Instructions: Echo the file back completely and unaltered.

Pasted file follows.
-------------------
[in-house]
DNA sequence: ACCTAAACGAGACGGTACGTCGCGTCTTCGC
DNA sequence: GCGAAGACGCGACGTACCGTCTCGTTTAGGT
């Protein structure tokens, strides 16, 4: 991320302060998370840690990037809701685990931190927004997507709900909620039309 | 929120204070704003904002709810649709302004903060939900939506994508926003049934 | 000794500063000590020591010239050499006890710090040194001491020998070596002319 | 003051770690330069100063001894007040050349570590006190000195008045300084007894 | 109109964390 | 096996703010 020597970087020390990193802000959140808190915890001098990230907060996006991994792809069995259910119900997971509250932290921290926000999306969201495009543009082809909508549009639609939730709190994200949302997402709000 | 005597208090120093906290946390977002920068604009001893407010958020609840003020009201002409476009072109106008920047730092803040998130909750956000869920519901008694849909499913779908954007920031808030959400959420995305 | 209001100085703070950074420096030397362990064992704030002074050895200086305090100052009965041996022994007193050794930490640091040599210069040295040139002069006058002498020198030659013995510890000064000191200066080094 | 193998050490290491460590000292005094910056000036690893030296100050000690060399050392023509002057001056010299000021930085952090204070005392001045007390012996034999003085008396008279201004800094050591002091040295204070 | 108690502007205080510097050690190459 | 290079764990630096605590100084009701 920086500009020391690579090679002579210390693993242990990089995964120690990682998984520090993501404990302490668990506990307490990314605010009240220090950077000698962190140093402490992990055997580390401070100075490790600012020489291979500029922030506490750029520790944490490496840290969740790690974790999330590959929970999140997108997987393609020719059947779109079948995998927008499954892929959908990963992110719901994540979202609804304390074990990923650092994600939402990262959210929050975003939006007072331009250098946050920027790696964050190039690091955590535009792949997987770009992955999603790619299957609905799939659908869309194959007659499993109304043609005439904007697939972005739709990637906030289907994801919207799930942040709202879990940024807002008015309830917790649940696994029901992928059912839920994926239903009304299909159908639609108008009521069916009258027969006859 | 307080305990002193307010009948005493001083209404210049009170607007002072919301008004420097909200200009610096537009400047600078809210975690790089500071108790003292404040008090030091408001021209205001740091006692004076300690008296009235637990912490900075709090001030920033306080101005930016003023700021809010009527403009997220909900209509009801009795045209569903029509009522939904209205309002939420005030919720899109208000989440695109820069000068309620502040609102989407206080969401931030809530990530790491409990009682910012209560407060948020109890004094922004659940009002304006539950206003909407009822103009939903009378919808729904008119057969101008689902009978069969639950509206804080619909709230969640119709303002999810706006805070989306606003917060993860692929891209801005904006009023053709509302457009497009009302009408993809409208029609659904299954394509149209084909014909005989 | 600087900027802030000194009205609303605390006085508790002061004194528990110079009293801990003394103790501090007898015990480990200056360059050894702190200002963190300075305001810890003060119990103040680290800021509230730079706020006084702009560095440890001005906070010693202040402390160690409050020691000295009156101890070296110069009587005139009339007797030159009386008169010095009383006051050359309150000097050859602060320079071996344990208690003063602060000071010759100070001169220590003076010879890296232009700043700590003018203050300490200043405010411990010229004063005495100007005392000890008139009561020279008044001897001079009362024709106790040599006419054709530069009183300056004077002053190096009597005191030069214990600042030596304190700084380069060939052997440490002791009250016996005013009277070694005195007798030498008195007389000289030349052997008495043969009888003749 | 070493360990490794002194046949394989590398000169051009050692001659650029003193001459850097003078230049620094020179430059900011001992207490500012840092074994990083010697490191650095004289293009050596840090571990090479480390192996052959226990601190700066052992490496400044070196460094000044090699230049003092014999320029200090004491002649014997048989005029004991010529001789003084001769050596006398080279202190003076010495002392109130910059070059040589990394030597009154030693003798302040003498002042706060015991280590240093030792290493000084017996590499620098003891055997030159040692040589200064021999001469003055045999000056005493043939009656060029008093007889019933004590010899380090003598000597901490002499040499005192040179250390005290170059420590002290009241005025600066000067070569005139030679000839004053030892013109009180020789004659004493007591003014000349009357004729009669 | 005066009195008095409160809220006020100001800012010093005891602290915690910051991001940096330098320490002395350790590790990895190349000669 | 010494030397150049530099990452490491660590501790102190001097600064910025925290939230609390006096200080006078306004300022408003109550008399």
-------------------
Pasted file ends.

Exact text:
[in-house]
DNA sequence: ACCTAAACGAGACGGTACGTCGCGTCTTCGC
DNA sequence: GCGAAGACGCGACGTACCGTCTCGTTTAGGT
């Protein structure tokens, strides 16, 4: 991320302060998370840690990037809701685990931190927004997507709900909620039309 | 929120204070704003904002709810649709302004903060939900939506994508926003049934 | 000794500063000590020591010239050499006890710090040194001491020998070596002319 | 003051770690330069100063001894007040050349570590006190000195008045300084007894 | 109109964390 | 096996703010 020597970087020390990193802000959140808190915890001098990230907060996006991994792809069995259910119900997971509250932290921290926000999306969201495009543009082809909508549009639609939730709190994200949302997402709000 | 005597208090120093906290946390977002920068604009001893407010958020609840003020009201002409476009072109106008920047730092803040998130909750956000869920519901008694849909499913779908954007920031808030959400959420995305 | 209001100085703070950074420096030397362990064992704030002074050895200086305090100052009965041996022994007193050794930490640091040599210069040295040139002069006058002498020198030659013995510890000064000191200066080094 | 193998050490290491460590000292005094910056000036690893030296100050000690060399050392023509002057001056010299000021930085952090204070005392001045007390012996034999003085008396008279201004800094050591002091040295204070 | 108690502007205080510097050690190459 | 290079764990630096605590100084009701 920086500009020391690579090679002579210390693993242990990089995964120690990682998984520090993501404990302490668990506990307490990314605010009240220090950077000698962190140093402490992990055997580390401070100075490790600012020489291979500029922030506490750029520790944490490496840290969740790690974790999330590959929970999140997108997987393609020719059947779109079948995998927008499954892929959908990963992110719901994540979202609804304390074990990923650092994600939402990262959210929050975003939006007072331009250098946050920027790696964050190039690091955590535009792949997987770009992955999603790619299957609905799939659908869309194959007659499993109304043609005439904007697939972005739709990637906030289907994801919207799930942040709202879990940024807002008015309830917790649940696994029901992928059912839920994926239903009304299909159908639609108008009521069916009258027969006859 | 307080305990002193307010009948005493001083209404210049009170607007002072919301008004420097909200200009610096537009400047600078809210975690790089500071108790003292404040008090030091408001021209205001740091006692004076300690008296009235637990912490900075709090001030920033306080101005930016003023700021809010009527403009997220909900209509009801009795045209569903029509009522939904209205309002939420005030919720899109208000989440695109820069000068309620502040609102989407206080969401931030809530990530790491409990009682910012209560407060948020109890004094922004659940009002304006539950206003909407009822103009939903009378919808729904008119057969101008689902009978069969639950509206804080619909709230969640119709303002999810706006805070989306606003917060993860692929891209801005904006009023053709509302457009497009009302009408993809409208029609659904299954394509149209084909014909005989 | 600087900027802030000194009205609303605390006085508790002061004194528990110079009293801990003394103790501090007898015990480990200056360059050894702190200002963190300075305001810890003060119990103040680290800021509230730079706020006084702009560095440890001005906070010693202040402390160690409050020691000295009156101890070296110069009587005139009339007797030159009386008169010095009383006051050359309150000097050859602060320079071996344990208690003063602060000071010759100070001169220590003076010879890296232009700043700590003018203050300490200043405010411990010229004063005495100007005392000890008139009561020279008044001897001079009362024709106790040599006419054709530069009183300056004077002053190096009597005191030069214990600042030596304190700084380069060939052997440490002791009250016996005013009277070694005195007798030498008195007389000289030349052997008495043969009888003749 | 070493360990490794002194046949394989590398000169051009050692001659650029003193001459850097003078230049620094020179430059900011001992207490500012840092074994990083010697490191650095004289293009050596840090571990090479480390192996052959226990601190700066052992490496400044070196460094000044090699230049003092014999320029200090004491002649014997048989005029004991010529001789003084001769050596006398080279202190003076010495002392109130910059070059040589990394030597009154030693003798302040003498002042706060015991280590240093030792290493000084017996590499620098003891055997030159040692040589200064021999001469003055045999000056005493043939009656060029008093007889019933004590010899380090003598000597901490002499040499005192040179250390005290170059420590002290009241005025600066000067070569005139030679000839004053030892013109009180020789004659004493007591003014000349009357004729009669 | 005066009195008095409160809220006020100001800012010093005891602290915690910051991001940096330098320490002395350790590790990895190349000669 | 010494030397150049530099990452490491660590501790102190001097600064910025925290939230609390006096200080006078306004300022408003109550008399």